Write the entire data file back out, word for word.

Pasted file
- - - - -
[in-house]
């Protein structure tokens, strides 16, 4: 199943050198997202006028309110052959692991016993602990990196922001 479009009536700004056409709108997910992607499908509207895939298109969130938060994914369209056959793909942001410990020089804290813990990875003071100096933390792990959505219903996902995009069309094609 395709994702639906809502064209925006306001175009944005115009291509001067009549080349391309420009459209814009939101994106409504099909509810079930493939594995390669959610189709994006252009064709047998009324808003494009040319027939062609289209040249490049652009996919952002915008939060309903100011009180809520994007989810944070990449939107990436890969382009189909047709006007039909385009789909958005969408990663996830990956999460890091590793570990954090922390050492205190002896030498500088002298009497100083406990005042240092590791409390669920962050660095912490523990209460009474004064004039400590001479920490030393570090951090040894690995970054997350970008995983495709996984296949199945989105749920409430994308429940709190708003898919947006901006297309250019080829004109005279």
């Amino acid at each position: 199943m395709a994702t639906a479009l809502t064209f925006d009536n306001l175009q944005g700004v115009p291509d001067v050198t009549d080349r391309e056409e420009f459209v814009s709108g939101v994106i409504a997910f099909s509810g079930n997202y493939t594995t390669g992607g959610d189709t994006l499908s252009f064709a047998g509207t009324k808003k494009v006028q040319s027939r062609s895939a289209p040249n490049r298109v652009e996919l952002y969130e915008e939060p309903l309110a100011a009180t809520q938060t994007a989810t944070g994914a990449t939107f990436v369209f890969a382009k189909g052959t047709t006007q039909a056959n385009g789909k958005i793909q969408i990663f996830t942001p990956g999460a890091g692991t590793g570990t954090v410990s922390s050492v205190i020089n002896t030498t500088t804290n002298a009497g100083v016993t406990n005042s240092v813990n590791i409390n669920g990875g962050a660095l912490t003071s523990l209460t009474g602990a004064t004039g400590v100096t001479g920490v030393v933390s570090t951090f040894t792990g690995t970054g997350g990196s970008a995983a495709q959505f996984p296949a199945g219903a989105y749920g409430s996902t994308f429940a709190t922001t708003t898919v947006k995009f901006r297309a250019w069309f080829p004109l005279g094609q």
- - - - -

[in-house]
């Protein structure tokens, strides 16, 4: 199943050198997202006028309110052959692991016993602990990196922001 479009009536700004056409709108997910992607499908509207895939298109969130938060994914369209056959793909942001410990020089804290813990990875003071100096933390792990959505219903996902995009069309094609 395709994702639906809502064209925006306001175009944005115009291509001067009549080349391309420009459209814009939101994106409504099909509810079930493939594995390669959610189709994006252009064709047998009324808003494009040319027939062609289209040249490049652009996919952002915008939060309903100011009180809520994007989810944070990449939107990436890969382009189909047709006007039909385009789909958005969408990663996830990956999460890091590793570990954090922390050492205190002896030498500088002298009497100083406990005042240092590791409390669920962050660095912490523990209460009474004064004039400590001479920490030393570090951090040894690995970054997350970008995983495709996984296949199945989105749920409430994308429940709190708003898919947006901006297309250019080829004109005279």
């Amino acid at each position: 199943m395709a994702t639906a479009l809502t064209f925006d009536n306001l175009q944005g700004v115009p291509d001067v050198t009549d080349r391309e056409e420009f459209v814009s709108g939101v994106i409504a997910f099909s509810g079930n997202y493939t594995t390669g992607g959610d189709t994006l499908s252009f064709a047998g509207t009324k808003k494009v006028q040319s027939r062609s895939a289209p040249n490049r298109v652009e996919l952002y969130e915008e939060p309903l309110a100011a009180t809520q938060t994007a989810t944070g994914a990449t939107f990436v369209f890969a382009k189909g052959t047709t006007q039909a056959n385009g789909k958005i793909q969408i990663f996830t942001p990956g999460a890091g692991t590793g570990t954090v410990s922390s050492v205190i020089n002896t030498t500088t804290n002298a009497g100083v016993t406990n005042s240092v813990n590791i409390n669920g990875g962050a660095l912490t003071s523990l209460t009474g602990a004064t004039g400590v100096t001479g920490v030393v933390s570090t951090f040894t792990g690995t970054g997350g990196s970008a995983a495709q959505f996984p296949a199945g219903a989105y749920g409430s996902t994308f429940a709190t922001t708003t898919v947006k995009f901006r297309a250019w069309f080829p004109l005279g094609q």